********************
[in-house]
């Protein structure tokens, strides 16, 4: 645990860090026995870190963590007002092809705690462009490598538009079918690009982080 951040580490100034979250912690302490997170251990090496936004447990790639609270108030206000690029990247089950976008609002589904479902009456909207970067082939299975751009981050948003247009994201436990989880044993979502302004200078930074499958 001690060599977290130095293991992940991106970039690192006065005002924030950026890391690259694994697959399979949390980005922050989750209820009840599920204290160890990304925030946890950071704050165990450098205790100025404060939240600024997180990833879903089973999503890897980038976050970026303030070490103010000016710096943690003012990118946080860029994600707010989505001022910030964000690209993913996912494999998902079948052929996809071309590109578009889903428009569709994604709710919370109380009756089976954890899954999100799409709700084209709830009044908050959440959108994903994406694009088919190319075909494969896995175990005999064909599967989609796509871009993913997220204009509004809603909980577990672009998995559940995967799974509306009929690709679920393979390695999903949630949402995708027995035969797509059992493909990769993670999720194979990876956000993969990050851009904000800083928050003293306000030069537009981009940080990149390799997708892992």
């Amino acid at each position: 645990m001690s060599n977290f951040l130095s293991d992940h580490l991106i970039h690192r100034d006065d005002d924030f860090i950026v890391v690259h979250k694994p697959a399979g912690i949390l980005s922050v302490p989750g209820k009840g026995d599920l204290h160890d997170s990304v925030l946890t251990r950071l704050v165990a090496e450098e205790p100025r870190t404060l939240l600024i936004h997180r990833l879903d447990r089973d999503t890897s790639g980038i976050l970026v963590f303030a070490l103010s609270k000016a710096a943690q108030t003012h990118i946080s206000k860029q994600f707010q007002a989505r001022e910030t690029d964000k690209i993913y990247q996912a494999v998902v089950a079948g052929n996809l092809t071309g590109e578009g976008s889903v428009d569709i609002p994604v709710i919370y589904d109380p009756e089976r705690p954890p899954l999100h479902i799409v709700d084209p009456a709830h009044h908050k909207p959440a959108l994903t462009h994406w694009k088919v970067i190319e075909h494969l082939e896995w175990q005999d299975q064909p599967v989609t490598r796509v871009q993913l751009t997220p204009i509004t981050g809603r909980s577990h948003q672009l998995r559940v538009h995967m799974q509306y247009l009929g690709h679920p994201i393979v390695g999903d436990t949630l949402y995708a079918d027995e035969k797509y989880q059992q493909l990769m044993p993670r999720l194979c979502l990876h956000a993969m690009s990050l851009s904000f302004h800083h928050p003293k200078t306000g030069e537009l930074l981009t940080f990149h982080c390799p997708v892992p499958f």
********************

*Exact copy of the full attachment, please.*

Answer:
[in-house]
């Protein structure tokens, strides 16, 4: 645990860090026995870190963590007002092809705690462009490598538009079918690009982080 951040580490100034979250912690302490997170251990090496936004447990790639609270108030206000690029990247089950976008609002589904479902009456909207970067082939299975751009981050948003247009994201436990989880044993979502302004200078930074499958 001690060599977290130095293991992940991106970039690192006065005002924030950026890391690259694994697959399979949390980005922050989750209820009840599920204290160890990304925030946890950071704050165990450098205790100025404060939240600024997180990833879903089973999503890897980038976050970026303030070490103010000016710096943690003012990118946080860029994600707010989505001022910030964000690209993913996912494999998902079948052929996809071309590109578009889903428009569709994604709710919370109380009756089976954890899954999100799409709700084209709830009044908050959440959108994903994406694009088919190319075909494969896995175990005999064909599967989609796509871009993913997220204009509004809603909980577990672009998995559940995967799974509306009929690709679920393979390695999903949630949402995708027995035969797509059992493909990769993670999720194979990876956000993969990050851009904000800083928050003293306000030069537009981009940080990149390799997708892992």
């Amino acid at each position: 645990m001690s060599n977290f951040l130095s293991d992940h580490l991106i970039h690192r100034d006065d005002d924030f860090i950026v890391v690259h979250k694994p697959a399979g912690i949390l980005s922050v302490p989750g209820k009840g026995d599920l204290h160890d997170s990304v925030l946890t251990r950071l704050v165990a090496e450098e205790p100025r870190t404060l939240l600024i936004h997180r990833l879903d447990r089973d999503t890897s790639g980038i976050l970026v963590f303030a070490l103010s609270k000016a710096a943690q108030t003012h990118i946080s206000k860029q994600f707010q007002a989505r001022e910030t690029d964000k690209i993913y990247q996912a494999v998902v089950a079948g052929n996809l092809t071309g590109e578009g976008s889903v428009d569709i609002p994604v709710i919370y589904d109380p009756e089976r705690p954890p899954l999100h479902i799409v709700d084209p009456a709830h009044h908050k909207p959440a959108l994903t462009h994406w694009k088919v970067i190319e075909h494969l082939e896995w175990q005999d299975q064909p599967v989609t490598r796509v871009q993913l751009t997220p204009i509004t981050g809603r909980s577990h948003q672009l998995r559940v538009h995967m799974q509306y247009l009929g690709h679920p994201i393979v390695g999903d436990t949630l949402y995708a079918d027995e035969k797509y989880q059992q493909l990769m044993p993670r999720l194979c979502l990876h956000a993969m690009s990050l851009s904000f302004h800083h928050p003293k200078t306000g030069e537009l930074l981009t940080f990149h982080c390799p997708v892992p499958f």